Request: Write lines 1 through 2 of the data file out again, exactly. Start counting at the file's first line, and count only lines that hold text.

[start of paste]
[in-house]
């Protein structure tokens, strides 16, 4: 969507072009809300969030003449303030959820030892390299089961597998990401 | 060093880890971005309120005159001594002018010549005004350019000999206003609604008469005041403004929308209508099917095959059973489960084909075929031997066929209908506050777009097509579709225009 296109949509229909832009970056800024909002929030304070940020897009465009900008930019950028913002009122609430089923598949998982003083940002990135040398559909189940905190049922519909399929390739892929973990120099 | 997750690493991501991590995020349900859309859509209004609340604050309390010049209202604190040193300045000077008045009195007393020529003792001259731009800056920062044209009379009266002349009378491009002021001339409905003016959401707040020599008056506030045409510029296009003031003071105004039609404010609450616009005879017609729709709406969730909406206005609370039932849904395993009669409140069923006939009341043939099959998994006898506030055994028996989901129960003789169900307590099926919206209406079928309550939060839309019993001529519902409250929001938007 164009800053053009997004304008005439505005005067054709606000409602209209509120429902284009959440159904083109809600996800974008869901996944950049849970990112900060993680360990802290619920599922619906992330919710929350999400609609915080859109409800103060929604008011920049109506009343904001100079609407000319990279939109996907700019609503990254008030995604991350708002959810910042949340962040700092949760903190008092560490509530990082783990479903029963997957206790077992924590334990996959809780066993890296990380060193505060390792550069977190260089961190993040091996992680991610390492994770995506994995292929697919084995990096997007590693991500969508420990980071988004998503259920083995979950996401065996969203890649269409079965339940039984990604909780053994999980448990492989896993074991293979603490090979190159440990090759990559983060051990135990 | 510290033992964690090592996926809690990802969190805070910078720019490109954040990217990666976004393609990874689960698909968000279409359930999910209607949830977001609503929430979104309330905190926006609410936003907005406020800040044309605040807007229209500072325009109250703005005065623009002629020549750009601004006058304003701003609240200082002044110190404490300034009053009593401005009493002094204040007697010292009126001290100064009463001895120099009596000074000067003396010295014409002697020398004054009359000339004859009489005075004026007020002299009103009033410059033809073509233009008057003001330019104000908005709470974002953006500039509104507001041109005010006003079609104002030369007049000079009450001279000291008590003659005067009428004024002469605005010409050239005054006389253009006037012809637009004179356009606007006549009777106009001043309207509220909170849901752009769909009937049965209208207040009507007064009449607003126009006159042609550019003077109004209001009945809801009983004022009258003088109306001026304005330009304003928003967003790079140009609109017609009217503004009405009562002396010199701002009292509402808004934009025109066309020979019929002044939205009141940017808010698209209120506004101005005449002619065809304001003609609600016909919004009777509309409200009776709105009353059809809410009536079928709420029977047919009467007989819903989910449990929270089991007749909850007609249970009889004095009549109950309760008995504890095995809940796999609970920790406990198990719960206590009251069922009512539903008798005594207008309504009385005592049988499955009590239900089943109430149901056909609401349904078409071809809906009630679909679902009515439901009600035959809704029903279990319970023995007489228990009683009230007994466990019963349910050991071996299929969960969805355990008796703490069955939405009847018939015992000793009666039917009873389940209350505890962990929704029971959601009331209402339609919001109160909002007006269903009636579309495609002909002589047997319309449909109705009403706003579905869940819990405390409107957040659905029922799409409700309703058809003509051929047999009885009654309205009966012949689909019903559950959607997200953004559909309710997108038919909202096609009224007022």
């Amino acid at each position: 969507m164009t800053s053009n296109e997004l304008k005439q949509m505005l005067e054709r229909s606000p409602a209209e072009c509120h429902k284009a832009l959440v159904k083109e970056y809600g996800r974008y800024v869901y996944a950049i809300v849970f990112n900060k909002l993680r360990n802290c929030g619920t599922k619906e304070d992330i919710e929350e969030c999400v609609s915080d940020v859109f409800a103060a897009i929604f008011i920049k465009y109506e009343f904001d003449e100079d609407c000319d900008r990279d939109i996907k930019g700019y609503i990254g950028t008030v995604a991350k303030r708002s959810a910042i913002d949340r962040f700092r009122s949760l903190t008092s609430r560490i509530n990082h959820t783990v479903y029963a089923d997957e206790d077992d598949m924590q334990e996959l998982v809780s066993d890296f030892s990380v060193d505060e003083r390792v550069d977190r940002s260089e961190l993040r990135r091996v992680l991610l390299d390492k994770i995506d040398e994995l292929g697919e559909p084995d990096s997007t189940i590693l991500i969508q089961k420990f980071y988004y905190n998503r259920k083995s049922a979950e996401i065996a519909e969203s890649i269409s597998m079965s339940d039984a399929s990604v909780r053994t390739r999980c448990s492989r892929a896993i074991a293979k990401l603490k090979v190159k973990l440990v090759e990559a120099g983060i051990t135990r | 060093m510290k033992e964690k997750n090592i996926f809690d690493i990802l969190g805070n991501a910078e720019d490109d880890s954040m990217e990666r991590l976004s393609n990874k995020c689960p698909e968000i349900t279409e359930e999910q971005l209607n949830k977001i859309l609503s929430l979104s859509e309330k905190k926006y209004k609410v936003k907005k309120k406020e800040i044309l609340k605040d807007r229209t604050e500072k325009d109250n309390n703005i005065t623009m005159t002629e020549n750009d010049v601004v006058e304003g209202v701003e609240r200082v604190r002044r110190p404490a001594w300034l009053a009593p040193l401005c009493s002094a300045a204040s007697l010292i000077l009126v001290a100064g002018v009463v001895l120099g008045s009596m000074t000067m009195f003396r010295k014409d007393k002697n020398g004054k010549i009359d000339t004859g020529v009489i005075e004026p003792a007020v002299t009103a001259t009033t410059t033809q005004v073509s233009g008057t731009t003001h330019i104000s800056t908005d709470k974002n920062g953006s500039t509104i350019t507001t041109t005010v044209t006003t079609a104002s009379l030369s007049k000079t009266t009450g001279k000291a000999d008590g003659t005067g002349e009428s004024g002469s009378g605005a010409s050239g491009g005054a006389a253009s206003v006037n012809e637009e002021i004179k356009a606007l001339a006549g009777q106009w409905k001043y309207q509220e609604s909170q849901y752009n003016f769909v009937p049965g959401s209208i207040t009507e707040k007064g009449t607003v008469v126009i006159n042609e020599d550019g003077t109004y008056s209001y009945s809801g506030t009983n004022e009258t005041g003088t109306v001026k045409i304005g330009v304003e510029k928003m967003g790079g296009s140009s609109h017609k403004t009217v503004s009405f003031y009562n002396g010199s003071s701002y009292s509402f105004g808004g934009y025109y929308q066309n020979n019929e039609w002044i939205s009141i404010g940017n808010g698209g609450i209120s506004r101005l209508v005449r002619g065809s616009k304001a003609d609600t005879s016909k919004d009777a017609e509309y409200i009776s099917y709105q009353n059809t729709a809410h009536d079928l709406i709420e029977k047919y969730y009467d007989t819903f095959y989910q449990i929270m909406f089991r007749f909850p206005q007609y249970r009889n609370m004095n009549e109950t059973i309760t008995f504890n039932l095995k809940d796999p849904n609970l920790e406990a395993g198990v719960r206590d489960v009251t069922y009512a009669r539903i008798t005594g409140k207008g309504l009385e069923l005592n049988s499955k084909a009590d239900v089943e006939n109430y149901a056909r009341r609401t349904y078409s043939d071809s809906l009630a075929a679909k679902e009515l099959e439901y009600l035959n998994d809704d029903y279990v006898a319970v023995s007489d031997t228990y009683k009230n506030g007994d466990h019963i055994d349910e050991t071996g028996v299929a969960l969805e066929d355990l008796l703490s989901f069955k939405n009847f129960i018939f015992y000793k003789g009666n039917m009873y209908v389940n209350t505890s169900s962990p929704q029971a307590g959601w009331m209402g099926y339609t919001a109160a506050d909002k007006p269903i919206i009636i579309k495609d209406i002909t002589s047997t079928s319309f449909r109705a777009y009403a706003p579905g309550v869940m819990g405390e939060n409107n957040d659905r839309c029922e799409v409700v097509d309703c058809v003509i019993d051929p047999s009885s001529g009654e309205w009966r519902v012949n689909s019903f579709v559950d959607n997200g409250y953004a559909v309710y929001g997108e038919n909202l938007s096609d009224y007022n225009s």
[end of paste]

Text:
[in-house]
């Protein structure tokens, strides 16, 4: 969507072009809300969030003449303030959820030892390299089961597998990401 | 060093880890971005309120005159001594002018010549005004350019000999206003609604008469005041403004929308209508099917095959059973489960084909075929031997066929209908506050777009097509579709225009 296109949509229909832009970056800024909002929030304070940020897009465009900008930019950028913002009122609430089923598949998982003083940002990135040398559909189940905190049922519909399929390739892929973990120099 | 997750690493991501991590995020349900859309859509209004609340604050309390010049209202604190040193300045000077008045009195007393020529003792001259731009800056920062044209009379009266002349009378491009002021001339409905003016959401707040020599008056506030045409510029296009003031003071105004039609404010609450616009005879017609729709709406969730909406206005609370039932849904395993009669409140069923006939009341043939099959998994006898506030055994028996989901129960003789169900307590099926919206209406079928309550939060839309019993001529519902409250929001938007 164009800053053009997004304008005439505005005067054709606000409602209209509120429902284009959440159904083109809600996800974008869901996944950049849970990112900060993680360990802290619920599922619906992330919710929350999400609609915080859109409800103060929604008011920049109506009343904001100079609407000319990279939109996907700019609503990254008030995604991350708002959810910042949340962040700092949760903190008092560490509530990082783990479903029963997957206790077992924590334990996959809780066993890296990380060193505060390792550069977190260089961190993040091996992680991610390492994770995506994995292929697919084995990096997007590693991500969508420990980071988004998503259920083995979950996401065996969203890649269409079965339940039984990604909780053994999980448990492989896993074991293979603490090979190159440990090759990559983060051990135990 | 510290033992964690090592996926809690990802969190805070910078720019490109954040990217990666976004393609990874689960698909968000279409359930999910209607949830977001609503929430979104309330905190926006609410936003907005406020800040044309605040807007229209500072325009109250703005005065623009002629020549750009601004006058304003701003609240200082002044110190404490300034009053009593401005009493002094204040007697010292009126001290100064009463001895120099009596000074000067003396010295014409002697020398004054009359000339004859009489005075004026007020002299009103009033410059033809073509233009008057003001330019104000908005709470974002953006500039509104507001041109005010006003079609104002030369007049000079009450001279000291008590003659005067009428004024002469605005010409050239005054006389253009006037012809637009004179356009606007006549009777106009001043309207509220909170849901752009769909009937049965209208207040009507007064009449607003126009006159042609550019003077109004209001009945809801009983004022009258003088109306001026304005330009304003928003967003790079140009609109017609009217503004009405009562002396010199701002009292509402808004934009025109066309020979019929002044939205009141940017808010698209209120506004101005005449002619065809304001003609609600016909919004009777509309409200009776709105009353059809809410009536079928709420029977047919009467007989819903989910449990929270089991007749909850007609249970009889004095009549109950309760008995504890095995809940796999609970920790406990198990719960206590009251069922009512539903008798005594207008309504009385005592049988499955009590239900089943109430149901056909609401349904078409071809809906009630679909679902009515439901009600035959809704029903279990319970023995007489228990009683009230007994466990019963349910050991071996299929969960969805355990008796703490069955939405009847018939015992000793009666039917009873389940209350505890962990929704029971959601009331209402339609919001109160909002007006269903009636579309495609002909002589047997319309449909109705009403706003579905869940819990405390409107957040659905029922799409409700309703058809003509051929047999009885009654309205009966012949689909019903559950959607997200953004559909309710997108038919909202096609009224007022």